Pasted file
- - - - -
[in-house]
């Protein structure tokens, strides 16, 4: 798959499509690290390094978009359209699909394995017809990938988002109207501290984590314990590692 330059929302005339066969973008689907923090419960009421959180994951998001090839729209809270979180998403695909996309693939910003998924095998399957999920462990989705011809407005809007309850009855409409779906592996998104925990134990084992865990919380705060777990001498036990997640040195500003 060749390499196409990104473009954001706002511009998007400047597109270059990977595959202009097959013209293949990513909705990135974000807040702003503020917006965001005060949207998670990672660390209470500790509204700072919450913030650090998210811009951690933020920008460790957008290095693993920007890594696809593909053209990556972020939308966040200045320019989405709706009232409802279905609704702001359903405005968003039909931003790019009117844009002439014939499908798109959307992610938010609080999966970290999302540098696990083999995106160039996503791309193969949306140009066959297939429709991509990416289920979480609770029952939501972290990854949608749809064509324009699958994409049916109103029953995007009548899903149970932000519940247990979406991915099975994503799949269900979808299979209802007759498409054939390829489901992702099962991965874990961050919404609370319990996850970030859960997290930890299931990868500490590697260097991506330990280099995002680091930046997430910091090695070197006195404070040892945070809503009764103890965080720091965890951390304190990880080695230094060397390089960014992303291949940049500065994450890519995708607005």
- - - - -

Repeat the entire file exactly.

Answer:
[in-house]
């Protein structure tokens, strides 16, 4: 798959499509690290390094978009359209699909394995017809990938988002109207501290984590314990590692 330059929302005339066969973008689907923090419960009421959180994951998001090839729209809270979180998403695909996309693939910003998924095998399957999920462990989705011809407005809007309850009855409409779906592996998104925990134990084992865990919380705060777990001498036990997640040195500003 060749390499196409990104473009954001706002511009998007400047597109270059990977595959202009097959013209293949990513909705990135974000807040702003503020917006965001005060949207998670990672660390209470500790509204700072919450913030650090998210811009951690933020920008460790957008290095693993920007890594696809593909053209990556972020939308966040200045320019989405709706009232409802279905609704702001359903405005968003039909931003790019009117844009002439014939499908798109959307992610938010609080999966970290999302540098696990083999995106160039996503791309193969949306140009066959297939429709991509990416289920979480609770029952939501972290990854949608749809064509324009699958994409049916109103029953995007009548899903149970932000519940247990979406991915099975994503799949269900979808299979209802007759498409054939390829489901992702099962991965874990961050919404609370319990996850970030859960997290930890299931990868500490590697260097991506330990280099995002680091930046997430910091090695070197006195404070040892945070809503009764103890965080720091965890951390304190990880080695230094060397390089960014992303291949940049500065994450890519995708607005």